Three-time Olympian Devin Logan, a silver medalist in slopestyle eight years ago, is competing in her final Games. And Carly Marguilies skies in her first Olympics.
— Rachel Axon
Women’s figure skating comes down to free skate
With the short program in the rearview mirror, attention turns to the women’s free skate and the medals that won’t be awarded in figure skating following their completion if Kamila Valieva, who failed a pre-Olympic drug test, finishes in the top three.
But on the ice, the competition should still be fierce. The women’s free skate event is expected to start at 6 p.m. Thursday in Beijing and 5 a.m. ET in the U.S.
Karen Chen, who is in the second of four groups, will be the first American to skate at approximately 6:47 a.m. ET. The third group features Americans Mariah Bell at approximately 7:23 a.m ET and Alysa Liu at approximately 7:46 a.m. ET.
The medals, though, are likely to be decided amongst the skaters in the fourth and final group, which begins around 8 a.m. ET. Valieva skates last of the six skaters in this group at approximately 8:49 a.m. ET.
Valieva was first in the short program, but a well-known retired Olympic and world figure skating judge, who co-wrote the criteria for the program components on which the sport’s artistry is based and judged, told USA TODAY Sports’ Christine Brennan that she should have finished third.
Eileen Gu begins quest for Olympic medal trifecta
ZHANGJIAKOU, China – Eileen Gu knows she skis better under pressure.
Gu, who was born and raised in the United States but competes for her mother’s native China, won gold in the Olympic debut of freeski big air last week and took silver in slopestyle on Tuesday. Thursday, she’ll begin her quest for a third Olympic medal when qualifying begins in freeski halfpipe.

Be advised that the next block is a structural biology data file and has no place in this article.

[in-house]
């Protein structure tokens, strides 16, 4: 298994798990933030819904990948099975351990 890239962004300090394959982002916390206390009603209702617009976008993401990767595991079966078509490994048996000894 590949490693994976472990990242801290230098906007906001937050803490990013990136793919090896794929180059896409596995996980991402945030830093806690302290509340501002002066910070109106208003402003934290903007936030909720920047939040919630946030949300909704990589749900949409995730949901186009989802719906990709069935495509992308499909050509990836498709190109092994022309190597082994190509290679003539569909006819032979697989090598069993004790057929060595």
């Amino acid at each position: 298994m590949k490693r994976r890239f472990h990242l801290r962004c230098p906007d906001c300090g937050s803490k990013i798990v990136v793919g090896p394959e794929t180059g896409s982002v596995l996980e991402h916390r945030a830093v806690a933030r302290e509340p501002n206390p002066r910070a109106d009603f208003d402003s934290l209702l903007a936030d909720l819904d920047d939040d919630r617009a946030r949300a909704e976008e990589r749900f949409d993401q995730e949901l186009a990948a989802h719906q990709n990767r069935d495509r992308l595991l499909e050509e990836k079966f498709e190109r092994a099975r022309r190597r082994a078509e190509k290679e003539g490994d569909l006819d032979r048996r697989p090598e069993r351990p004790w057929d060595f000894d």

“The trifecta has always been my biggest goal. It’s definitely lofty, but I know it’s something I can do.”
But the halfpipe is sure to carry a unique pressure for Gu.
Though she was born and raised in San Francisco, she decided in 2019 to compete for China. She has become the biggest star of these Games, beloved by the few fans selected to attend, and cheered by the Chinese press. She is ubiquitous in media, appearing in seemingly most commercials airing during Olympic competition.
She’s likely to face pressure again in finishing her trifecta, though it’ll be familiar. Gu won medals in all three events at the 2020 Youth Olympic Games as well as X Games and world championships in 2021 – winning two events in each of those competitions.
So Gu knows how to navigate this.
“My grandma’s coming out today, so she’s gonna watch me compete in halfpipe, which means the world to me,” Gu said. “She’s never watching me compete before, so hopefully I can put on a good show for her.”
— Rachel Axon
Latest developments in Valieva doping case
An investigative website called The Dossier Center, published a document showing that Kamila Valieva took three legal substances: Hypoxen, L-carnitine and supradyn in additional to the banned heart medication trimetazidine.